Rural and urban

The rural and the urban encompass a set of attributes that are associated with a region, locality or community, among other types of human groupings.

Among the attributes associated with rural areas are the fact that an area has a low demographic density , develops economic activities linked to the primary sector , has large areas of land and green areas, and lacks government administrative centers.

In the case of urban areas, this encompasses attributes such as the presence of a high demographic density, that the main economic activities are those of the industrial and service sectors, and the existence of government administrative centers and physical infrastructure.

It should be noted that there is no single way to define the rural and the urban. The criteria used to delimit its attributes are variable. It is possible to find characteristics associated with the urban in rural areas and vice versa.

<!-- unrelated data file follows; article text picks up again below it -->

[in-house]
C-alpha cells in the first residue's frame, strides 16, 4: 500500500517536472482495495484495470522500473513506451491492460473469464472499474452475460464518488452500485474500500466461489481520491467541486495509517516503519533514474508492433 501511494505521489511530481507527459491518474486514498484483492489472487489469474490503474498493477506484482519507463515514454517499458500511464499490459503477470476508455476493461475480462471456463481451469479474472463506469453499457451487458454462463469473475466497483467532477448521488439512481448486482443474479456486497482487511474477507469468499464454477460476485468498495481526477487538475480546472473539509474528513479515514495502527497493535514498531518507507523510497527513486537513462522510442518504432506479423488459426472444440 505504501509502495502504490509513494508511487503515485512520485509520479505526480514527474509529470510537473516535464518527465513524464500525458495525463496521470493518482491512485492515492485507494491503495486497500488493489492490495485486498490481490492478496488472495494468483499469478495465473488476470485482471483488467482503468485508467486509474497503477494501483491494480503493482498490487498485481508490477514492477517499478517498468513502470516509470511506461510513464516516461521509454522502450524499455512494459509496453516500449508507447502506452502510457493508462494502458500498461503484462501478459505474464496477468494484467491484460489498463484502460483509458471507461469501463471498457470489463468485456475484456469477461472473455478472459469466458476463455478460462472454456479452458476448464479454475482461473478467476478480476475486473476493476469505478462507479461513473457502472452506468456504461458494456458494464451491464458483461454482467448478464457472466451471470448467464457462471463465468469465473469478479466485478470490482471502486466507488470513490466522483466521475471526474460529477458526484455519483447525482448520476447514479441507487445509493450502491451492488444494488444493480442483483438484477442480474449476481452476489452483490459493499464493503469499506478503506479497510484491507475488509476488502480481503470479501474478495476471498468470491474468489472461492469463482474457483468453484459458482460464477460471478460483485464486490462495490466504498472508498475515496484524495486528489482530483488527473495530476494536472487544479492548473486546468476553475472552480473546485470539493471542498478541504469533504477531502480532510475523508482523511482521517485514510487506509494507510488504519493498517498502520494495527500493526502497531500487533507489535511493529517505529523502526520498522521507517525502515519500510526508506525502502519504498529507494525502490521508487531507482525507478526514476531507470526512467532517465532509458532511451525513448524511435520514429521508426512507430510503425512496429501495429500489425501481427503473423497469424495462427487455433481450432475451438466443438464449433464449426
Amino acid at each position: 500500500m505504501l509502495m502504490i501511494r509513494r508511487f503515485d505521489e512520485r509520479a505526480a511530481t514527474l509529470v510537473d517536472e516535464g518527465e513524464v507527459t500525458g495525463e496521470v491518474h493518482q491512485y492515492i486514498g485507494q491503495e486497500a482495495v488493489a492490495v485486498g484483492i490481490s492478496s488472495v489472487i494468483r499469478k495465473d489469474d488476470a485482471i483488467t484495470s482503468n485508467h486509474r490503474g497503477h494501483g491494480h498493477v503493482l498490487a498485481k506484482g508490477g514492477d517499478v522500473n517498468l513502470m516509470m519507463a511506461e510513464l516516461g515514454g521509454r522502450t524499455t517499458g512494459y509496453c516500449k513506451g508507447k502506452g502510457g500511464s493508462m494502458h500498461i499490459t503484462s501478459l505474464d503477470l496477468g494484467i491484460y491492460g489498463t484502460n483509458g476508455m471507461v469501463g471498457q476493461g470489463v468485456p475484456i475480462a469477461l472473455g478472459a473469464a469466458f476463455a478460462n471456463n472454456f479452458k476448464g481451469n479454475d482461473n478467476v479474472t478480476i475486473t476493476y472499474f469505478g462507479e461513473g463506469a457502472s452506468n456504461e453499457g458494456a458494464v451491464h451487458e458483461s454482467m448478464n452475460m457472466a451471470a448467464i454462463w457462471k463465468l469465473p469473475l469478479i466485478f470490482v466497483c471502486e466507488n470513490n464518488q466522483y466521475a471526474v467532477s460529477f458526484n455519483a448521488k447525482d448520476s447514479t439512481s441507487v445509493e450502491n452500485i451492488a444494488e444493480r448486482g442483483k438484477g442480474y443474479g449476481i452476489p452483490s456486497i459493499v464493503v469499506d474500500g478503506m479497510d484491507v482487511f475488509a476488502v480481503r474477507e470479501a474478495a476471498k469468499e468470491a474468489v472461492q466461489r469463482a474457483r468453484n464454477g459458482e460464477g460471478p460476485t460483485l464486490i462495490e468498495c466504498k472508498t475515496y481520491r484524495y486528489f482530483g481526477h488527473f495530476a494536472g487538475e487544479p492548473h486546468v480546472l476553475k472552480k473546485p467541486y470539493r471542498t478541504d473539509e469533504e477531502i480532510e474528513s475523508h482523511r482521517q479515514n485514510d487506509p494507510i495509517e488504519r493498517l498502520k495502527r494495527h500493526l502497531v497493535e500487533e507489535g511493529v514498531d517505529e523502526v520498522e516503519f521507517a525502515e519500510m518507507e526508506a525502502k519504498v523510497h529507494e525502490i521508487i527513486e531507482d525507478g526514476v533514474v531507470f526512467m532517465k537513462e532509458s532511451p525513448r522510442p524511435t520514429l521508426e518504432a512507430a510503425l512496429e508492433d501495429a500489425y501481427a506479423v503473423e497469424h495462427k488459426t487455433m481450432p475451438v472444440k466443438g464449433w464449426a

RuralUrban
DefinitionIt is a set of characteristics associated with a locality or region, such as low demographic density, the development of economic activities in the primary sector and the distance from government administrative centers.It is a set of characteristics linked to a locality or region, mainly the presence of a high demographic density, an industrial and service economy, as well as government administrative centers.
Characteristics
  • It is associated with the field or natural space.
  • It has a low population density.
  • Population is homogeneous.
  • Little or no presence of government administrative centers and financial centers.
  • The income of the population is lower than in urban areas.
  • Social relationships are more intimate and lasting.
  • Migratory flow is negative.
  • It is associated with the city and localities that have large buildings and an environmental organization created by humans.
  • It has a high population density.
  • Heterogeneous population.
  • There is presence of governmental administrative centers and financial centers.
  • The population has an income higher than that of the rural area.
  • Social relationships are more impersonal and of shorter duration.
  • Migratory movement is positive.